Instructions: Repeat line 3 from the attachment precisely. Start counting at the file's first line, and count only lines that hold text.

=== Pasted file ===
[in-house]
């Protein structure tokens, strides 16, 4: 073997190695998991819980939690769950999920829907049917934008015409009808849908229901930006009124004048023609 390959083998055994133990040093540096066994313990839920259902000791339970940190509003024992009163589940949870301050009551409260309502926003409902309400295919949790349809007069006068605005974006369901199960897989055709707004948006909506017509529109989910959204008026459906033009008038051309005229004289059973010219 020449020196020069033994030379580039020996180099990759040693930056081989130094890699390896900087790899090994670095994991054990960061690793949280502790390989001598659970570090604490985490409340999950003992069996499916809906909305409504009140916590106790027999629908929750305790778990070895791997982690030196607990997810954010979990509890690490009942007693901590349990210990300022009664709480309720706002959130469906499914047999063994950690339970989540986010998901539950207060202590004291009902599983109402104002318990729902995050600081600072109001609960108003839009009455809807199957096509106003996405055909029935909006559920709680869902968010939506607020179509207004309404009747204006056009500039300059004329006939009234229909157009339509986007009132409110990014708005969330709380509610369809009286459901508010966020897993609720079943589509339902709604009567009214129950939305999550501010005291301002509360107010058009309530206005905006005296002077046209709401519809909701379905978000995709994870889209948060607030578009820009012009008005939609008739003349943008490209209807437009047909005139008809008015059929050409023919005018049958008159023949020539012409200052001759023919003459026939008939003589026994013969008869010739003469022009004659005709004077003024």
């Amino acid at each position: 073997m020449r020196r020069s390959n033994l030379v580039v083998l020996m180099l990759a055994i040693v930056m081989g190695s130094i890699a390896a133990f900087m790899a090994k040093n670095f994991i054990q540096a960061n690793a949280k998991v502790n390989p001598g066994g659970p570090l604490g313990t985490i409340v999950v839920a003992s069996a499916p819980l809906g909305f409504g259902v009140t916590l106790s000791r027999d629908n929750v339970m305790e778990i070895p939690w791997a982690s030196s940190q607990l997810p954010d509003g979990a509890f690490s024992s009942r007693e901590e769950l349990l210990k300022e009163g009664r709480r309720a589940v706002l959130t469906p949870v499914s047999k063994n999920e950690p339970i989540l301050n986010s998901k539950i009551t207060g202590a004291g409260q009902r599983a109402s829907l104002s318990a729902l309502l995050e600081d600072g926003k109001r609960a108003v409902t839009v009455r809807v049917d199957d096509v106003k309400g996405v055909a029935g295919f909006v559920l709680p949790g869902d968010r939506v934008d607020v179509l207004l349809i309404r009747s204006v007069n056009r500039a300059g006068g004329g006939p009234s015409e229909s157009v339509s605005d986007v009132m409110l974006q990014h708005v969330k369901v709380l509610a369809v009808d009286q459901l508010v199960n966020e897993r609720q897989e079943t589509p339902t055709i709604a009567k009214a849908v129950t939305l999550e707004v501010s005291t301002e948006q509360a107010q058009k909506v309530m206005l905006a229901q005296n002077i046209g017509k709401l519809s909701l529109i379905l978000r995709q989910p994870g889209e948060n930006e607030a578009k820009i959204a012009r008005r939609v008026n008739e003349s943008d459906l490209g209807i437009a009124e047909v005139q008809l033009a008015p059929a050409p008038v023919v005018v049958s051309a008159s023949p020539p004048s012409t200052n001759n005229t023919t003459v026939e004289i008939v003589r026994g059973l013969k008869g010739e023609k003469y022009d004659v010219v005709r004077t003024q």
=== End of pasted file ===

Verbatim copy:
């Amino acid at each position: 073997m020449r020196r020069s390959n033994l030379v580039v083998l020996m180099l990759a055994i040693v930056m081989g190695s130094i890699a390896a133990f900087m790899a090994k040093n670095f994991i054990q540096a960061n690793a949280k998991v502790n390989p001598g066994g659970p570090l604490g313990t985490i409340v999950v839920a003992s069996a499916p819980l809906g909305f409504g259902v009140t916590l106790s000791r027999d629908n929750v339970m305790e778990i070895p939690w791997a982690s030196s940190q607990l997810p954010d509003g979990a509890f690490s024992s009942r007693e901590e769950l349990l210990k300022e009163g009664r709480r309720a589940v706002l959130t469906p949870v499914s047999k063994n999920e950690p339970i989540l301050n986010s998901k539950i009551t207060g202590a004291g409260q009902r599983a109402s829907l104002s318990a729902l309502l995050e600081d600072g926003k109001r609960a108003v409902t839009v009455r809807v049917d199957d096509v106003k309400g996405v055909a029935g295919f909006v559920l709680p949790g869902d968010r939506v934008d607020v179509l207004l349809i309404r009747s204006v007069n056009r500039a300059g006068g004329g006939p009234s015409e229909s157009v339509s605005d986007v009132m409110l974006q990014h708005v969330k369901v709380l509610a369809v009808d009286q459901l508010v199960n966020e897993r609720q897989e079943t589509p339902t055709i709604a009567k009214a849908v129950t939305l999550e707004v501010s005291t301002e948006q509360a107010q058009k909506v309530m206005l905006a229901q005296n002077i046209g017509k709401l519809s909701l529109i379905l978000r995709q989910p994870g889209e948060n930006e607030a578009k820009i959204a012009r008005r939609v008026n008739e003349s943008d459906l490209g209807i437009a009124e047909v005139q008809l033009a008015p059929a050409p008038v023919v005018v049958s051309a008159s023949p020539p004048s012409t200052n001759n005229t023919t003459v026939e004289i008939v003589r026994g059973l013969k008869g010739e023609k003469y022009d004659v010219v005709r004077t003024q």